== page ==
Which Language Has The Most Words?
The question of which language has the most words is a shockingly controversial one — even linguists themselves often try to steer clear of this debate. Yet when we begin to compare languages, the search to find out which one has the most words becomes inevitable. Despite its seeming simplicity, this is no easy question, and trying to answer it is an ambitious undertaking.
Can We Rely On Dictionaries To Find Out Which Language Has The Most Words?
If we were to base our answer solely on the strict number of dictionary entries, English is among the largest languages by word count. It has more than 200,000 words in the Oxford English Dictionary, including 171,476 words in use and 47,156 obsolete words.
This is largely due to invasions of England by the Vikings and then the Normans, as well as colonization and waves of exploration that supplemented the English vocabulary with multitudes of foreign words. Today, with English used as the lingua franca in our global world, new words are being added every day.
Meanwhile, French — for which the dictionary Larousse lists some 59,000 words — appears at first glance to be a language with a much smaller vocabulary. But is it that simple? The fact that words commonly used for years such as burrata, yuzu or covoiturer only recently entered Larousse casts doubt on the idea that dictionaries should be the most valid reference for our measuring. For instance, the dictionary Littré has 132,000 active words, which is more than double the number of entries in Larousse, even though they’re for the same language. And these dictionaries are limited to one country’s words, but French is used far beyond the borders of France. Surely the listings for French would differ between dictionaries made in Québec versus Togo.
Now it’s obvious that this measurement, supposedly a straightforward numbers game, is more complex when you really dig in. But let’s not give up yet!
Is There Another Way To Measure?
If attempting to find the total number of words is complicated, we can still seek an answer another way. Perhaps a language’s capacity to describe, through its vocabulary and idiomatic expressions, is a better measure of breadth.
At the heart of this controversy is the debate over what a word actually is. According to Merriam-Webster, a word is “a speech sound or series of speech sounds that symbolizes and communicates a meaning usually without being divisible into smaller units capable of independent use.” Linguists go a step further and call these smallest meaning-producing units morphemes. Since a word is often constructed of several morphemes — some of which are words in themselves — it can often be difficult to establish firm boundaries between words.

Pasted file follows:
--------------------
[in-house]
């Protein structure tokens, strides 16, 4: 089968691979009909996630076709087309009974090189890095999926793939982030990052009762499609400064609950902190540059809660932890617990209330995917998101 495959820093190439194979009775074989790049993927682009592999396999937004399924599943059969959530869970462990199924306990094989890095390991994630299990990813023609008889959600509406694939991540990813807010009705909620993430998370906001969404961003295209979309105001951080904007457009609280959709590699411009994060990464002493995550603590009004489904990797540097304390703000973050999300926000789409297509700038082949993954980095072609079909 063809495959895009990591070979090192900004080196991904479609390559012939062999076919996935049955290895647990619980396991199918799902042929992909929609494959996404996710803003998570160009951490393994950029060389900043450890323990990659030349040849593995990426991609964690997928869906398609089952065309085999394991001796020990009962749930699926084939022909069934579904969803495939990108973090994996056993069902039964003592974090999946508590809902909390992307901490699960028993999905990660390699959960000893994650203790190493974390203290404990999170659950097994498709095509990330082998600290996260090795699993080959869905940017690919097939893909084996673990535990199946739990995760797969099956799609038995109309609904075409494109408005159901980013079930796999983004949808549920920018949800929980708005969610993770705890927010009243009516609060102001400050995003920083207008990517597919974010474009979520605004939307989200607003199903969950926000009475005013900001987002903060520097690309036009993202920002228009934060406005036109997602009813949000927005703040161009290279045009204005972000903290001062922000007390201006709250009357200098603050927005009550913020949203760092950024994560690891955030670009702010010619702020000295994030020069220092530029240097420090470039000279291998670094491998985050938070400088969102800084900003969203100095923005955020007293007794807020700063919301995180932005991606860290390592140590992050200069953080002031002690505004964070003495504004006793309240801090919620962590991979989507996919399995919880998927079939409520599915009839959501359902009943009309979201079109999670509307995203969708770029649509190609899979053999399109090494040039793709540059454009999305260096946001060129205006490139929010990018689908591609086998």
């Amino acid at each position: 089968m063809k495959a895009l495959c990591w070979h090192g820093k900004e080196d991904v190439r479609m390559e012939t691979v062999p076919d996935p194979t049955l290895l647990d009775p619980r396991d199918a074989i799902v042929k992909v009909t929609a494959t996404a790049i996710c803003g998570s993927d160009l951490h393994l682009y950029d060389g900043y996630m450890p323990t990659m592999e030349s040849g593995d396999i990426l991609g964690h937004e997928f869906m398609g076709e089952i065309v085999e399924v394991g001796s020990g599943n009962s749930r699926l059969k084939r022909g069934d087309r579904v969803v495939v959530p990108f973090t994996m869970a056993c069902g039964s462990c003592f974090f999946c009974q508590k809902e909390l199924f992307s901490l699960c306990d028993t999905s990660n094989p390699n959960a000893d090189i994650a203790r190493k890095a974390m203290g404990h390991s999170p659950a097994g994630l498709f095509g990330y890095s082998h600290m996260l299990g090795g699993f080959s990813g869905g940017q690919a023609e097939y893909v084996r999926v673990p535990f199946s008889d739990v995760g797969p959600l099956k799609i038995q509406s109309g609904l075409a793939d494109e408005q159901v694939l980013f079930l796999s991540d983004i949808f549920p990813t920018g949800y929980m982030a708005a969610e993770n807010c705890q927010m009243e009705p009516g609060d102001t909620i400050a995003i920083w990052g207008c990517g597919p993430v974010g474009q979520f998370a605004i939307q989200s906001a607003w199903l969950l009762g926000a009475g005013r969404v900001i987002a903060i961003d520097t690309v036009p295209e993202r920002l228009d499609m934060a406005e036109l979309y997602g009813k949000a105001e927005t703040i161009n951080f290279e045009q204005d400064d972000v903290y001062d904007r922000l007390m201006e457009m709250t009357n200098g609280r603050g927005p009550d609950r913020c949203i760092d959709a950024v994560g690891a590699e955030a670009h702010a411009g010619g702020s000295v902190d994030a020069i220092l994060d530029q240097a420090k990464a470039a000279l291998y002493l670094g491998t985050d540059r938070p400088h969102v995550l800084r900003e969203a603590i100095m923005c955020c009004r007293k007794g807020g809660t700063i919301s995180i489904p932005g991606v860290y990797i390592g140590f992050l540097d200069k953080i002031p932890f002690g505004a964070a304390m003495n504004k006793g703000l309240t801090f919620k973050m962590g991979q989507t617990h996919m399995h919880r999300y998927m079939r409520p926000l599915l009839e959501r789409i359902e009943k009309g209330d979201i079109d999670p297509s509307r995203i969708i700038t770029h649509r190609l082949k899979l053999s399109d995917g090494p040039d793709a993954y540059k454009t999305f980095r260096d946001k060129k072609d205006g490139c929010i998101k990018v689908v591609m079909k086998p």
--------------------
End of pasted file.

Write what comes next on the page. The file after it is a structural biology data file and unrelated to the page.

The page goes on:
Should we take into account the changes resulting from the inflection of verb roots as different words? This is the case with beso, besito, besar (kiss, peck on the cheek, embrace) in Spanish. A secondary question arises due to the fact that one word can have multiple meanings. There are countless of these in English: the word walk, for example, refers to both the verb (to walk) and the noun (a walk).
Furthermore, some languages make it common practice to create new words by joining other words together. German, with its many Lego-like composite nouns, is a typical case. But can we really say that the simple linking of two nouns forms an entirely new word? Is Unabhängigkeitserklärung, which translates as “declaration of independence,” a whole new word when it’s merely composed of two commonplace words?
Similarly, Turkish, an agglutinative language, allows the construction of words from many suffixes stuck together. The very colorful muvaffakiyetsizleştiricileştiriveremeyebileceklerimizdenmişsinizcesine, which means “as though you are from those whom we may not be able to easily make into a maker of unsuccessful ones,” has 70 letters. Should we regard it as a separate entry, or count it solely on the root word muvaffakiyet (success)?
What About Languages That Use Other Writing Systems?
The problem gets worse for languages where combinations are necessary. The Chinese aren’t concerned about the concept of a word because the basic unit is a character (or a logogram, from a technical perspective). It is its use, combined with another logogram, that creates meaning. 中国 (Zhōngguó) is the word for China. “Empire of the Middle,” although more colorful, is only a literal translation of each character, yet it combines the words middle and empire. Does this mean that Zhōngguó is not a word in its own right?
Rather than measuring languages against one other, why don’t we ask how foreign languages enrich one another? So, while English is a clear contender for having the most words and German and Turkish have a large capacity for infinite combinations, all languages end up influencing others. Each of them represents a unique universe, comparable to a piece of a puzzle in which every language contributes towards completing the big picture. Perhaps a more enlightening exercise than counting words would be to ask this: How many languages do you need to speak before you can convey the full range of human experience?